How long have you guys been working in DBTK?
Vince: Five years already.
Emil: We started five years ago pero planning happened around late 2011. Around December.

As business owners and creatives, both of you work with a lot of people at the same time. Do you have any pet peeves when it comes to the operational side of things?

Vince: There were times when we were tricked by designers when it comes to money. We bought their design and they asked us for a royalty fee.

Emil: ‘Yung sa business side, mayroong mga times na magbabayad ka in full. Tapos halos ‘di mo makukuha ‘yung items. To a point na sobrang struggle na hahabulin mo pa. ‘Yun yung sa business side. Kaya sobrang strict na rin namin ni Vince, whenever we talk to suppliers or kung sino man yung ka-work namin that time, dapat may contract.

Would it be better for you if you could just receive payment through cashless transactions, as if your phone replaced your wallet?

Vince: The good thing about it is, you can track it and at the same time it’s safe. Walang cash na pumapasok na mapapatanong ka ngSaan ba ‘to galing?” Mayroon siyang code, so may proof na “Okay, bayad na ito.”

Emil: At least magiging efficient ka at tsaka mas safe.

Vince: Less time-consuming.

One thing is for sure: any burgeoning creative has dealt their fair share of problems when it comes to the financials. Chasing clients for checks is still a recurring problem, but it would probably be better for all parties (although infinitely better for creatives who prepare their budget according to when they’ll get their next check) if sending and receiving cash could be as easy as tapping on your phone.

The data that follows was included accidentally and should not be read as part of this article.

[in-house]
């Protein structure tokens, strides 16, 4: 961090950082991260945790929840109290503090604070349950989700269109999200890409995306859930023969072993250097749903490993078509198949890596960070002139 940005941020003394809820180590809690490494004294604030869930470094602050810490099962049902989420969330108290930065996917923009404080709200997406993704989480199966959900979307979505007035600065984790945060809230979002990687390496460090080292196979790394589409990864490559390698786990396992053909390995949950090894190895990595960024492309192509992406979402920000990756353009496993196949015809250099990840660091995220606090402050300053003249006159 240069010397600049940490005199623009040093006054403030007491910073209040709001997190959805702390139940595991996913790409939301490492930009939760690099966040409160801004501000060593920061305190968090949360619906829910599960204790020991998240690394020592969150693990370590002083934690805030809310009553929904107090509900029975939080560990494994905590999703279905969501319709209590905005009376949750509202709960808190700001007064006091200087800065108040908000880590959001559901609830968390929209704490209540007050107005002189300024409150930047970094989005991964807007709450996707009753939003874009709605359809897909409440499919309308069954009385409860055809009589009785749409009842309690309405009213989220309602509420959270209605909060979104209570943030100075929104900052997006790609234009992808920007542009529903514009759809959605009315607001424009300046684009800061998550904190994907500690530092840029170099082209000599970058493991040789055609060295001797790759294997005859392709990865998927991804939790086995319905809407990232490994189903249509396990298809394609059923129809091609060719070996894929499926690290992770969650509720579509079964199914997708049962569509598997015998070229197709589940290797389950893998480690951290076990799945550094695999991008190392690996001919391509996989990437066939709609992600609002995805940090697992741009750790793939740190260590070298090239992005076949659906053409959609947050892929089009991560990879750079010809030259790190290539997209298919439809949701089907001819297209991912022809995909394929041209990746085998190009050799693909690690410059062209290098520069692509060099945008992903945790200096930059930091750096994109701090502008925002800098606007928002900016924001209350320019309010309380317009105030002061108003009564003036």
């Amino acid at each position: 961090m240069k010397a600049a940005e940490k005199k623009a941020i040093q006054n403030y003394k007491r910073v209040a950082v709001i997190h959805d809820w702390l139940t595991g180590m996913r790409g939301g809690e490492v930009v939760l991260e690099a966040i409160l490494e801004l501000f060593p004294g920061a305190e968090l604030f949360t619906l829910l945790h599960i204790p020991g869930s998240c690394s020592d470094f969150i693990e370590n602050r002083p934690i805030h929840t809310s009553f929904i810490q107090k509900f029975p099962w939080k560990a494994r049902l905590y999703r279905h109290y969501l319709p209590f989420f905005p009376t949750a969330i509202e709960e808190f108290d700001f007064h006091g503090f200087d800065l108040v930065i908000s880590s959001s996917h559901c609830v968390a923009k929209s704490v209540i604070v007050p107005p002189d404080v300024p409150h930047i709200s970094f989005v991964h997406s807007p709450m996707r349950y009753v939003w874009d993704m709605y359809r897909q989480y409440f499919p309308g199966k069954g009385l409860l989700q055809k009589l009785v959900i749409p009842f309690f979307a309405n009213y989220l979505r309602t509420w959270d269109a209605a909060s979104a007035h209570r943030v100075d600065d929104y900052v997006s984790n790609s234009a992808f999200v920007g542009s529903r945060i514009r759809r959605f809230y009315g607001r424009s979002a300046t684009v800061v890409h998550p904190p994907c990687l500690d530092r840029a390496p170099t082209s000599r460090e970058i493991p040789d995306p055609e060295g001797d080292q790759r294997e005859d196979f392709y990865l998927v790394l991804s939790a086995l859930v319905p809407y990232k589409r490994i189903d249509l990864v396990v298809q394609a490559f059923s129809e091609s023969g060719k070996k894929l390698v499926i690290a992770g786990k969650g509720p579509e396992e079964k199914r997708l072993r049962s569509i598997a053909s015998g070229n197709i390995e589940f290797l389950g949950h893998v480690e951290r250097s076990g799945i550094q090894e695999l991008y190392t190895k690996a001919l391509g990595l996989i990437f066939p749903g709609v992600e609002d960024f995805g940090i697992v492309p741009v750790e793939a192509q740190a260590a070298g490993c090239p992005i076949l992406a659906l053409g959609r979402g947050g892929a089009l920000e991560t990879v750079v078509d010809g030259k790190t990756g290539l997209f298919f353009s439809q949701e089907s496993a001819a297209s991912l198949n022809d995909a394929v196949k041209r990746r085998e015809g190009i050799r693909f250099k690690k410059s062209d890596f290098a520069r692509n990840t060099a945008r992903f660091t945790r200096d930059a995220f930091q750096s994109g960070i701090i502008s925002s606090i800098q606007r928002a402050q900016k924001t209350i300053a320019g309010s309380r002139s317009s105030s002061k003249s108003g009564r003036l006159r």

With the help of GCash, anything that has to do with money can be done with a few taps, as if your phone and wallet are one and the same. Isn’t that neat? It’s starting to feel like proceeding with passion can be a comfortable career choice. Find out more about GCash here.

 

Photography by Ed Enclona
Assisted by Mark Eurenz Cabusas
Styling by Jana Silao and Sophia Mariette Silao
Hair and Makeup by Jia Achacruz and Micah Rondilla
Article by Lex Celera
Creative Direction by Grace De Luna
Clothes courtesy of Adidas, Anti Social Social Club, Bershka, Carhartt, Converse, DIY by Dean Cunanan, DIY by Johan Kyle Ong, Don’t Blame The Kids, Ellesse, Forever 21, H&M, Levi’s, New Balance, Nike, Nike x Supreme, Pasadya MNL, PONY, PUMA, Thrasher